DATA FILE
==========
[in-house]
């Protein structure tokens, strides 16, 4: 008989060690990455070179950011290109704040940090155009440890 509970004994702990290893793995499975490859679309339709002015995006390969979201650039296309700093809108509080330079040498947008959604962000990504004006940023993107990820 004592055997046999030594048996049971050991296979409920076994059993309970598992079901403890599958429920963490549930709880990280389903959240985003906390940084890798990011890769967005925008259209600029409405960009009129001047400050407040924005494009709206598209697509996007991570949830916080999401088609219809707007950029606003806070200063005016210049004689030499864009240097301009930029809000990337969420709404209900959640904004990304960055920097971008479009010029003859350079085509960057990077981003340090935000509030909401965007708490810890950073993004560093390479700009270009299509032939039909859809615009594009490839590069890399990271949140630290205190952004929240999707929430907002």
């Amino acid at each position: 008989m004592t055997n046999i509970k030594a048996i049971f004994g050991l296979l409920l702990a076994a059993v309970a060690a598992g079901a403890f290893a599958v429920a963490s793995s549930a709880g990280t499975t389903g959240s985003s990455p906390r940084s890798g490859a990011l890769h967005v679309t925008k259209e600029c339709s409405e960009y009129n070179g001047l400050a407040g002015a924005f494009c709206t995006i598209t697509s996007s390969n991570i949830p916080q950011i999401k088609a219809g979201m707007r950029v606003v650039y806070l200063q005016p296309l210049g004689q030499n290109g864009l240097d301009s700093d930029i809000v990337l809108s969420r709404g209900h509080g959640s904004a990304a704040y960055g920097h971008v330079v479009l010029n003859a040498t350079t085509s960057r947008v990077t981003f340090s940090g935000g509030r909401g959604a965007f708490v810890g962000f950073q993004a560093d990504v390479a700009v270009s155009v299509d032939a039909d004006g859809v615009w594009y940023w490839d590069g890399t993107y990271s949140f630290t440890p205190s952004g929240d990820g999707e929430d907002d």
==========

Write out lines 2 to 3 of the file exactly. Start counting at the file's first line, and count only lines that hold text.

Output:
């Protein structure tokens, strides 16, 4: 008989060690990455070179950011290109704040940090155009440890 509970004994702990290893793995499975490859679309339709002015995006390969979201650039296309700093809108509080330079040498947008959604962000990504004006940023993107990820 004592055997046999030594048996049971050991296979409920076994059993309970598992079901403890599958429920963490549930709880990280389903959240985003906390940084890798990011890769967005925008259209600029409405960009009129001047400050407040924005494009709206598209697509996007991570949830916080999401088609219809707007950029606003806070200063005016210049004689030499864009240097301009930029809000990337969420709404209900959640904004990304960055920097971008479009010029003859350079085509960057990077981003340090935000509030909401965007708490810890950073993004560093390479700009270009299509032939039909859809615009594009490839590069890399990271949140630290205190952004929240999707929430907002």
């Amino acid at each position: 008989m004592t055997n046999i509970k030594a048996i049971f004994g050991l296979l409920l702990a076994a059993v309970a060690a598992g079901a403890f290893a599958v429920a963490s793995s549930a709880g990280t499975t389903g959240s985003s990455p906390r940084s890798g490859a990011l890769h967005v679309t925008k259209e600029c339709s409405e960009y009129n070179g001047l400050a407040g002015a924005f494009c709206t995006i598209t697509s996007s390969n991570i949830p916080q950011i999401k088609a219809g979201m707007r950029v606003v650039y806070l200063q005016p296309l210049g004689q030499n290109g864009l240097d301009s700093d930029i809000v990337l809108s969420r709404g209900h509080g959640s904004a990304a704040y960055g920097h971008v330079v479009l010029n003859a040498t350079t085509s960057r947008v990077t981003f340090s940090g935000g509030r909401g959604a965007f708490v810890g962000f950073q993004a560093d990504v390479a700009v270009s155009v299509d032939a039909d004006g859809v615009w594009y940023w490839d590069g890399t993107y990271s949140f630290t440890p205190s952004g929240d990820g999707e929430d907002d």